My Learning Journey

Name: Dan Jacobs
Role: Teacher/Learner

Transformative Ideal: The 1st 5 Days (written 3/12/15)
1. What skills and culture will learners need to attend to my ideal?

  • Medium computer literacy. To me, this means: understanding how and where to save files; practice with proper use of flash drives & SD cards; knowledge of a range of ways to get to the same result (for example, transferring files from SD card to flash drive, OR using One Drive for access to files, OR saving to a local hard drive for editing, etc.).
  • Time set aside for processes that take longer than one 45-minute block. For example, I have a group of kids who were so excited form their first trimester in podcasting that they gave up a free block to continue -- and their free block abuts lunch, which they appreciate and use whenever they are on a roll or just don't want to interrupt filming, editing, etc.
  • Students and parents who understand and accept that the time taken to create a good podcast, audio anthology, etc. , is time taken from other potential activities.

2. Which of these skills have my students already developed, or already a part of our culture?
I think most students either have these skills, or else they are on their way to developing them. Most of them seem to be okay with process; this might mostly be my problem in that I'm assuming attitudes on the parts of parents that might not exist, but that nonetheless have a self-imposed chilling effect on my feeling of freedom to muddle around, even if we don't produce much in terms of finish products.
3. Which might need more attention?
Parents. Perhaps I could send a note home, or even have a meeting at the beginning of the year, not only explaining the experimental nature of the class, but also asking them for any resources and experience they might have with podcasting.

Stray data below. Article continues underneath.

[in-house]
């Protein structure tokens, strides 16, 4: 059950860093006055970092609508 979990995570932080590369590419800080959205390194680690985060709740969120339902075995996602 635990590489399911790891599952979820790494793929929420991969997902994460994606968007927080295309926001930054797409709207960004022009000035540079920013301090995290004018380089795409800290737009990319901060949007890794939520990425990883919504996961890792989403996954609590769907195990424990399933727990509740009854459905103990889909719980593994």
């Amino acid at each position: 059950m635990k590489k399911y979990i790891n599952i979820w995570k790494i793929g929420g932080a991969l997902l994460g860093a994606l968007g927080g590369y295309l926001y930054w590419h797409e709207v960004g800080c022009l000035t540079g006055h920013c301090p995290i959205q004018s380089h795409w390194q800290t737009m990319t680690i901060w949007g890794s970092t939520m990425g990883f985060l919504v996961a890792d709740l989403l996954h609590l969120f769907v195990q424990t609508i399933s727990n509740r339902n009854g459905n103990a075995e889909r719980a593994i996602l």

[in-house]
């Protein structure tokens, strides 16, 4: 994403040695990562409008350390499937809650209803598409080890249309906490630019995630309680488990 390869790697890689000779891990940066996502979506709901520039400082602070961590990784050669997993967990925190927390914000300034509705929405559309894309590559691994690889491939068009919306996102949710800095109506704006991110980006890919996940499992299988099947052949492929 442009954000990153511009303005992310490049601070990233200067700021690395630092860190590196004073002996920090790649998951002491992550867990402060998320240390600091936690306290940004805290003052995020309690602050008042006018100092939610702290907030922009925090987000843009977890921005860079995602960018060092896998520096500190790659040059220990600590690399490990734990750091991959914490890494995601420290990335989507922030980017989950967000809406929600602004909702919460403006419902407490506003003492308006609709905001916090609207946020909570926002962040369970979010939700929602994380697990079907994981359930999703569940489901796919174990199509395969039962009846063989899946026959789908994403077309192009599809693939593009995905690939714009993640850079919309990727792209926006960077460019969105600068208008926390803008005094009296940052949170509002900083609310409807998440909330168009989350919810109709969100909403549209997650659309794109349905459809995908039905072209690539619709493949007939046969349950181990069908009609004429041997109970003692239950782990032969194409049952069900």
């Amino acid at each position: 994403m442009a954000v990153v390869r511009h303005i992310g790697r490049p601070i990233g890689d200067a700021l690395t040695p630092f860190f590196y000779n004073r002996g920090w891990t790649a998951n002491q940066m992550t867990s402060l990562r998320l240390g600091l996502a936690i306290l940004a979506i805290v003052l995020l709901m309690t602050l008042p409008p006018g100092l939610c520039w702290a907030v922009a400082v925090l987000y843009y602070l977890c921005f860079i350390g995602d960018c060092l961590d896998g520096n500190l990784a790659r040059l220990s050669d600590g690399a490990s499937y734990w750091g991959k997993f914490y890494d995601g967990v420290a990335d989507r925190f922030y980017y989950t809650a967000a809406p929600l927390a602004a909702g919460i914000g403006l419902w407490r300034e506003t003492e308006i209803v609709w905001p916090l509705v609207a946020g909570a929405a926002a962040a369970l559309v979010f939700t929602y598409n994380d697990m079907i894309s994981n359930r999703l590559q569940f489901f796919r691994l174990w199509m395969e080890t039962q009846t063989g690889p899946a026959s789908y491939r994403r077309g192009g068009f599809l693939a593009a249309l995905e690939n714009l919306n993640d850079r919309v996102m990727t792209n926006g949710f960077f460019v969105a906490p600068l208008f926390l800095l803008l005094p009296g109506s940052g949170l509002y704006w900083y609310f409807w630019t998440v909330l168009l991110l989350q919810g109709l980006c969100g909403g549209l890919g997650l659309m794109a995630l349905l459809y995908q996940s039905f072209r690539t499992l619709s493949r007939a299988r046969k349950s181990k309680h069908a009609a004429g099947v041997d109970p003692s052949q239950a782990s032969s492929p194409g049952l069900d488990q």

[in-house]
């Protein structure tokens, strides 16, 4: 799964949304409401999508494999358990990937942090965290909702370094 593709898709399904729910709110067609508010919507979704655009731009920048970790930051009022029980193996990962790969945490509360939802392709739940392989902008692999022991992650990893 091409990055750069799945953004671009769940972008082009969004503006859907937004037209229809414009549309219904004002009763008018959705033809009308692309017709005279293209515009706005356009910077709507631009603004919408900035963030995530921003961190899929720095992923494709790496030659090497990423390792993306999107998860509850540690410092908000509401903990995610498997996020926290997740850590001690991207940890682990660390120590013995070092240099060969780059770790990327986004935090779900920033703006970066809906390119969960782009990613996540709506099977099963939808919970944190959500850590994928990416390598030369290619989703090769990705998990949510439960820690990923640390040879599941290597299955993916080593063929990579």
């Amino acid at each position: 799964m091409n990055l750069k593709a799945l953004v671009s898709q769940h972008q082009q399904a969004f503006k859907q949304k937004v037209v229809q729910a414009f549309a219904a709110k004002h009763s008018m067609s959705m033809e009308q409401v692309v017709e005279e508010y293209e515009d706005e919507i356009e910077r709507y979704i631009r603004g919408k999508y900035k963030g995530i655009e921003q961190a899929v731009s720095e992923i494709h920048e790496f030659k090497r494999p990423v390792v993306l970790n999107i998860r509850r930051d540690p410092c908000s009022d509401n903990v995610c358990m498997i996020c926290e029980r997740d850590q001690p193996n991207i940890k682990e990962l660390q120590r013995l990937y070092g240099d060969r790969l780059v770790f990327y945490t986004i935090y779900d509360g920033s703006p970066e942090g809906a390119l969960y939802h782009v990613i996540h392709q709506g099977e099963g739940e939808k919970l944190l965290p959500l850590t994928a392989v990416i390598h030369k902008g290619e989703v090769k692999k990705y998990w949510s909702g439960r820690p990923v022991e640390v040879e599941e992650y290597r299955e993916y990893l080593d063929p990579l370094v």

4. How might I leverage the first 5 days (literally or figuratively) to build their capacity in these areas?
It's the same problem I have across the board: I need to set reasonable expectations and reinforce them.
Also, setting up a very clear shooting & editing schedule, posting it on the wall & on Edmodo, and making sure I have everything set up, charged, and ready to go ahead of time.

My Destination Postcard:
<upload image here>

From our brainstorm list of possible topics (or others that have surfaced in your thinking):
  • Which interest you?
    • Blogging
    • Student Roles
    • Online Discussions
    • Podcasting
    • Documentation & Reflection

  • Which peak your personal/professional curiosity the most?
    • Podcasting piques my personal curiosity the most. Video and audio podcasting have so many possibilities for learning and teaching in a creative way.
    • Documentation & Reflection. This is has both professional and personal appeal for me. There is enormous potential for using long-term documentation (like a digital portfolio) for personal growth and for practical uses, such as assessment of growth, college applications, submissions to art shows, resumes, and promotional material for Roeper

  • What questions surface within the topic(s) and with specific regard to your practice? To your own learning? To student learning?
    • How do I know that the cost/benefit analysis comes out in favor of spending time on creating podcasts? Time is the biggest question. In the time it takes to create a podcast, students could read a good portion of a book, write part of a paper, have a terrific discussion, etc.
    • I have the same question for documentation & reflection, although the argument in favor of them is much clearer.
    • How can I best help students create authentic productions?
    • How can I re-structure my priorities so that I actually take the time to work on/enable students to work on their podcasts, portfolios, etc.?


Bloom's Understanding: What was important about what I did? Did I meet my goals?
Teacher Reflection: Can I explain the major components of the lesson? Do I understand how they connect with the previous / next unit of study? Where does this unit fit into the curriculum? What instructional strategies were used? Did I follow best practices and address the standards?

Lesson: Students give presentations where they show a 3-10 minute clip from a fantasy film, TV show, or video game, and then they give 3-5 minutes of analysis.
The lesson was important because students can choose a clips and topics that interest them. It also provides us with a much wider range of exposure to types of fantasy in visual media than I would give, especially given that students often know of terrific video games and films that I've never heard, nor would I have even known to look/where to look.
Strategies included lining up students who tend to perform well in class presentations so that they went first as role models for students who tend to create superficial presentations. I emphasized positive points of analysis, asked follow-up questions, and extended students' points. I addressed my own standards brilliantly...

(Dis)Comfort Zones
Totally Within My Comfort Zone: